7 questions to introduce you to Apps.gov

Here are some of the answers to the most frequently asked questions

The new Apps.gov Web site has raised a lot of questions in the technology and acquisition communities, including basic ones such as "What exactly is cloud computing?"

Here are answers to some of the frequently asked questions.

What is Apps.gov?

Apps.gov sells online access to hosted business and productivity applications that are available on the General Services Administration’s multiple-award schedules contracts. Agencies can also access social-media applications, and cloud computing services will be available soon.

What is cloud computing?

Cloud computing enables on-demand network access to a pool of configurable networks, servers and storage devices that agencies can set up quickly and with minimal management or interaction with the service provider.

The National Institute of Standards and Technology recently coined a definition of cloud computing, though it expects to refine the definition after receiving input from the public and private sectors.

What does cloud computing look like in its current form?

NIST said cloud computing has five essential characteristics.

  • On-demand self-service. Consumers can use the infrastructure without interacting with each service’s provider.
  • Broad network access. The services are accessed via a network and standard mechanisms that promote use on different platforms, such as enterprise computers, mobile phones or laptop PCs.
  • Resource pooling. Computing resources — such as data storage, processing and network bandwidth — are pooled to serve multiple consumers. Physical and virtual resources are assigned and reassigned based on consumer demand.
  • Rapid elasticity. The services can be rapidly changed, in some cases automatically, based on demand. But to the consumer, the services often appear to be unlimited.
  • Measured service. Cloud systems control and optimize the use of resources through a metering tool.

What is the Cloud Computing Initiative?

The initiative seeks to fulfill President Barack Obama’s objective for modernizing the government’s information technology infrastructure by identifying common services and solutions that could be delivered via a cloud model.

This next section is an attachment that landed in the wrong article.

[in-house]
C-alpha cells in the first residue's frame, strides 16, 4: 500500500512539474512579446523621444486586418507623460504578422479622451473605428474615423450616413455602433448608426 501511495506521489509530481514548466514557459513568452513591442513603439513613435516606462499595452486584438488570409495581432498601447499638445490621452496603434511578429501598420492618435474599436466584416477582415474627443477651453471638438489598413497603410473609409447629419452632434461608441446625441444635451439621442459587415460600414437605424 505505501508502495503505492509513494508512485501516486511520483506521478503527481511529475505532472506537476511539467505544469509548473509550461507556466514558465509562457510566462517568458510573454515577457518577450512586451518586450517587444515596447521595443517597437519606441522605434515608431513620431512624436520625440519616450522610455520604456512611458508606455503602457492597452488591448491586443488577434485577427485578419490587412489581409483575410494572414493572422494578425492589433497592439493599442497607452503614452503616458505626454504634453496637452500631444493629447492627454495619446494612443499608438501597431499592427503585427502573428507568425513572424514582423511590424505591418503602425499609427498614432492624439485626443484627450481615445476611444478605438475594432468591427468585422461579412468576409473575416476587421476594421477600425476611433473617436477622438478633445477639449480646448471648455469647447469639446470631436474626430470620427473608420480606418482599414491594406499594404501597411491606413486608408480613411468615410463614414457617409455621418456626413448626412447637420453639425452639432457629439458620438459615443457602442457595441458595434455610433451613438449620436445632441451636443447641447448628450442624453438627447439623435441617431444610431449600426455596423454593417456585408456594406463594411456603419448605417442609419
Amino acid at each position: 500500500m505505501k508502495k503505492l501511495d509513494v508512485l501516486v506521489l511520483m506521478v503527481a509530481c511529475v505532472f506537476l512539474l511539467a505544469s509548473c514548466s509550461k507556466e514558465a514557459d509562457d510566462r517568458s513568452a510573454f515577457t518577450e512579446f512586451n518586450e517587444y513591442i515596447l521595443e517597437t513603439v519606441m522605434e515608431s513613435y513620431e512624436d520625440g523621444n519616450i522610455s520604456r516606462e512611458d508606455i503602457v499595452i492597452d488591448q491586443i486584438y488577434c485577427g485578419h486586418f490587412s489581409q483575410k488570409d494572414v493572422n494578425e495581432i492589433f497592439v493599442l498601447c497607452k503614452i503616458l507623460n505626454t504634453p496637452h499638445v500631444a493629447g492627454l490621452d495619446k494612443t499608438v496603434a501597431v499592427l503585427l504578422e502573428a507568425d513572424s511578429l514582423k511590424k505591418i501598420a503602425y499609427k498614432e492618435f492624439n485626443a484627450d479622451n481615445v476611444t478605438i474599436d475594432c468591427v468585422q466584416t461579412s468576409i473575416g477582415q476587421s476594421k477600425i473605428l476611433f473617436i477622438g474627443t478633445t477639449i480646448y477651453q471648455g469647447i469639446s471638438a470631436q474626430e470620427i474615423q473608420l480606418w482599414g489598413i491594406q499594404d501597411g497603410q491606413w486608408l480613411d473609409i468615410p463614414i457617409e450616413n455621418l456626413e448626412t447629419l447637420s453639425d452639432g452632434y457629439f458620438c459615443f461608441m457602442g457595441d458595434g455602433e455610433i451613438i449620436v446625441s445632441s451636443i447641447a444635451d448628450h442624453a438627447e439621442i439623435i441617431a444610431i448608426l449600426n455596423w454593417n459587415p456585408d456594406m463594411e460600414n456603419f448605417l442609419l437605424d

How is Apps.gov different than GSA’s existing online IT acquisition site, GSA Advantage?

Numerous experts say Apps.gov is simply the same products and services offered on GSA Advantage but with a prettier face. However, GSA officials say Apps.gov will soon include a range of cloud computing services, from server processing capacity to data storage, that are not available through GSA Advantage.

What acquisition rules apply to purchases from the Apps.gov Web site?

The products and services under Apps.gov’s business and productivity applications are offered through GSA’s schedule contracts. So agencies can order those applications using the same Federal Acquisition Regulation procedures that they would use when placing an order on a schedules contract or using GSA Advantage, another online shopping mall for agencies. Buyers can place orders with any schedule contractor that can meet their needs. GSA will soon award a blanket purchase agreement for the cloud IT services.

What payment methods can agencies use on Apps.gov?

Apps.gov only accepts government-issued purchase cards.

About the Author

Matthew Weigelt is a freelance journalist who writes about acquisition and procurement.


  • Cybersecurity

    DHS floats 'collective defense' model for cybersecurity

    Homeland Security Secretary Kirstjen Nielsen wants her department to have a more direct role in defending the private sector and critical infrastructure entities from cyberthreats.

  • Defense
    Defense Secretary James Mattis testifies at an April 12 hearing of the House Armed Services Committee.

    Mattis: Cloud deal not tailored for Amazon

    On Capitol Hill, Defense Secretary Jim Mattis sought to quell "rumors" that the Pentagon's planned single-award cloud acquisition was designed with Amazon Web Services in mind.

  • Census
    shutterstock image

    2020 Census to include citizenship question

    The Department of Commerce is breaking with recent practice and restoring a question about respondent citizenship last used in 1950, despite being urged not to by former Census directors and outside experts.

Stay Connected

FCW Update

Sign up for our newsletter.

I agree to this site's Privacy Policy.